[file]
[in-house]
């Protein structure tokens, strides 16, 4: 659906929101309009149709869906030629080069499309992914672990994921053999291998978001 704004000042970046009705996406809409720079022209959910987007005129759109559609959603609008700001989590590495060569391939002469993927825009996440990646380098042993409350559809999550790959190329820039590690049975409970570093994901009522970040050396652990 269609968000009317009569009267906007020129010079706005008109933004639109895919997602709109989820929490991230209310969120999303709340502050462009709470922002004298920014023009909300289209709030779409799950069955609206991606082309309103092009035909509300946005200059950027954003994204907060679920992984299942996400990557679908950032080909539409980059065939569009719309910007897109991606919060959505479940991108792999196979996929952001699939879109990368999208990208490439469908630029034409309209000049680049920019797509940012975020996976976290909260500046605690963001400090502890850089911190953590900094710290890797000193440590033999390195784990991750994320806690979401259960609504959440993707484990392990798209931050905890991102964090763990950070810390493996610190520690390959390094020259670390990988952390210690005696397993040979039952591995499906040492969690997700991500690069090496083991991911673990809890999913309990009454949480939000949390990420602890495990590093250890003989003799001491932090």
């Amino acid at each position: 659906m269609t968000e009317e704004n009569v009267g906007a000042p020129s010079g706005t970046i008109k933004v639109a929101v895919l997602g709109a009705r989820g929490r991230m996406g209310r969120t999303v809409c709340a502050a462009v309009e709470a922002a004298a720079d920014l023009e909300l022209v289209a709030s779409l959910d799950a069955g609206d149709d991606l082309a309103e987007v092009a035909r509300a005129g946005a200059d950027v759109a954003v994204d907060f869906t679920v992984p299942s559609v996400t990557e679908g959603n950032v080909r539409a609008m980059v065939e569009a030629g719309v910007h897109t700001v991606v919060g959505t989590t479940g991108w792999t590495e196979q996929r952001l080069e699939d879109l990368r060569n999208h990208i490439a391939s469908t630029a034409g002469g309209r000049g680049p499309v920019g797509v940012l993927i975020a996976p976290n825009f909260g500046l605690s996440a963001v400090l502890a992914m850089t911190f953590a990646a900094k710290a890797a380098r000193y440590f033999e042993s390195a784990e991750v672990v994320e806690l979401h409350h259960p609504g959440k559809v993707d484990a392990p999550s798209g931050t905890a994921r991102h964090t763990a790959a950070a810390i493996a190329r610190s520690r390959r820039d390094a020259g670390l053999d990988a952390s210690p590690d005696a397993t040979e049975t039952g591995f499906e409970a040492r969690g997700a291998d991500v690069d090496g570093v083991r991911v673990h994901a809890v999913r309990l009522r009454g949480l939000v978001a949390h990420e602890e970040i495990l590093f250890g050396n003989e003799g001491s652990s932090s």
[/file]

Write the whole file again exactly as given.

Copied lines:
[in-house]
């Protein structure tokens, strides 16, 4: 659906929101309009149709869906030629080069499309992914672990994921053999291998978001 704004000042970046009705996406809409720079022209959910987007005129759109559609959603609008700001989590590495060569391939002469993927825009996440990646380098042993409350559809999550790959190329820039590690049975409970570093994901009522970040050396652990 269609968000009317009569009267906007020129010079706005008109933004639109895919997602709109989820929490991230209310969120999303709340502050462009709470922002004298920014023009909300289209709030779409799950069955609206991606082309309103092009035909509300946005200059950027954003994204907060679920992984299942996400990557679908950032080909539409980059065939569009719309910007897109991606919060959505479940991108792999196979996929952001699939879109990368999208990208490439469908630029034409309209000049680049920019797509940012975020996976976290909260500046605690963001400090502890850089911190953590900094710290890797000193440590033999390195784990991750994320806690979401259960609504959440993707484990392990798209931050905890991102964090763990950070810390493996610190520690390959390094020259670390990988952390210690005696397993040979039952591995499906040492969690997700991500690069090496083991991911673990809890999913309990009454949480939000949390990420602890495990590093250890003989003799001491932090």
């Amino acid at each position: 659906m269609t968000e009317e704004n009569v009267g906007a000042p020129s010079g706005t970046i008109k933004v639109a929101v895919l997602g709109a009705r989820g929490r991230m996406g209310r969120t999303v809409c709340a502050a462009v309009e709470a922002a004298a720079d920014l023009e909300l022209v289209a709030s779409l959910d799950a069955g609206d149709d991606l082309a309103e987007v092009a035909r509300a005129g946005a200059d950027v759109a954003v994204d907060f869906t679920v992984p299942s559609v996400t990557e679908g959603n950032v080909r539409a609008m980059v065939e569009a030629g719309v910007h897109t700001v991606v919060g959505t989590t479940g991108w792999t590495e196979q996929r952001l080069e699939d879109l990368r060569n999208h990208i490439a391939s469908t630029a034409g002469g309209r000049g680049p499309v920019g797509v940012l993927i975020a996976p976290n825009f909260g500046l605690s996440a963001v400090l502890a992914m850089t911190f953590a990646a900094k710290a890797a380098r000193y440590f033999e042993s390195a784990e991750v672990v994320e806690l979401h409350h259960p609504g959440k559809v993707d484990a392990p999550s798209g931050t905890a994921r991102h964090t763990a790959a950070a810390i493996a190329r610190s520690r390959r820039d390094a020259g670390l053999d990988a952390s210690p590690d005696a397993t040979e049975t039952g591995f499906e409970a040492r969690g997700a291998d991500v690069d090496g570093v083991r991911v673990h994901a809890v999913r309990l009522r009454g949480l939000v978001a949390h990420e602890e970040i495990l590093f250890g050396n003989e003799g001491s652990s932090s």